ARA – Jurisprudence
- by ER
- Posted on 19-06-2020
Just one look at the very clever, sarcastic and suggestive cover tells me two things: 1. someone is not too happy about the way the U.S. courts are run nowadays (what with the skulls of judges spread on a red carpet in a creepy cellar, their tongues pierced with large nails) and 2. the cover is a perfect graphic representation of the music, as what Adam Bujny (vocals), Jerry Hauppa (rhythm and lead guitar), James Becker (bass, vocals), Erik Stenglein (drums, lead guitar) have made on "Jurisprudence" is immensely brutal. In fact, some people may not enjoy it precisely because of its brutality, but if you are familiar with, and enjoy Cryptopsy’s "None So Vile", "Whisper Supremacy" or "…And Then You’ll Beg" this is very much in the same vein, as evident on "Ashen" or "Abhortion", with "Cytokine Storm" the least accessible track. The brutality is reinforced by incorporating the uncompromising sound of Hate Eternal’s "Fury And Flames" (Mythos) and early Ulcerate (title track).
Once again, "Jurisprudence" is not for the faint of heart. But once you get used to the chaos and constant barrage you’ll start hearing dissonant melodies highly reminiscent of Anata’s "The Conductor’s Departure", most notably on the favorite, the fantastic "Etymologicide". And the melody does not just come from Anata, as Death’s "Human" rocks the foundations of "Pounded Into The Multiverse", which, at times, borders on melodeath, while the opener "Ashen" brings In Mourning to mind, and is it In Flames’ "Food For The Gods" i hear in "Mythos"?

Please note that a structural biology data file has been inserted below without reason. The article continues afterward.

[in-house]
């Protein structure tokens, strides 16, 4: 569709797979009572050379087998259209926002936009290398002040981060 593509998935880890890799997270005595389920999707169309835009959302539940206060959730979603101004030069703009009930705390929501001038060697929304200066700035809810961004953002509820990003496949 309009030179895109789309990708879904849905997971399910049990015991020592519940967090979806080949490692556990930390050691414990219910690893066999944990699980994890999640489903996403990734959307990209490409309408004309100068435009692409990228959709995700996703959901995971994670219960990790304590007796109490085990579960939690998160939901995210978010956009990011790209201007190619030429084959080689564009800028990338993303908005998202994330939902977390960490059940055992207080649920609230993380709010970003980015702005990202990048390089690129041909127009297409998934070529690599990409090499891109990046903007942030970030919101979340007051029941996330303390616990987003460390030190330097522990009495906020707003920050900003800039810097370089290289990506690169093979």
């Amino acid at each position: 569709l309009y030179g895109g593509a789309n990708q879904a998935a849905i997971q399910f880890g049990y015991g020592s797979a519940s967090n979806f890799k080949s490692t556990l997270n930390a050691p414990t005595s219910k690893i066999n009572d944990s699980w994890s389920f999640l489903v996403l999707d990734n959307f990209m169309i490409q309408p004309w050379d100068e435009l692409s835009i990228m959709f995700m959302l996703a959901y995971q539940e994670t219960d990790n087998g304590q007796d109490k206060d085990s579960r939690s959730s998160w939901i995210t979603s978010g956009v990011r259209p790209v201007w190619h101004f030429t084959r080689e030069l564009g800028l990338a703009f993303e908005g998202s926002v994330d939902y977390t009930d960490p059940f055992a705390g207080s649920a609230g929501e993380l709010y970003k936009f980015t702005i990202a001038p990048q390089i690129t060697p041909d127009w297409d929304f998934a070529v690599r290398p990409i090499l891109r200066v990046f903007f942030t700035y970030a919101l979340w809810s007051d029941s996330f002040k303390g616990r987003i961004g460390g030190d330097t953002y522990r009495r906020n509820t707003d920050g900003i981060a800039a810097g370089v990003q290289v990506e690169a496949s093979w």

I can actually picture Ara’s dilemma: get too melodic and you’ll get branded melodeath then shelved with the genre purveyors by the clueless critics. So first and foremost, like Ulcerate or Cryptopsy, you must blind, deafen and make mute with brutality whoever comes near your material so that your undeniable skill, innovation and creativity will emerge as one engages the senses. This is why Ara’s 2nd album is such a brutal affair and I understand. But I wish they had taken more progressive risks as in the exceptional "Etymologicide" or "Pounded into the Multiverse", as, all too often a hook or a melody is so sudden and brief if you blink you might miss it.
I recommend "Jurisprudence" album primarily to brutal death fans, secondarily to technical death fans and lastly to fans of innovative death metal with melody, hoping this is merely a promising beginning of the future phenomenon called Ara. After all, Ulcerate wasn’t built with two records, either, and look where they are today.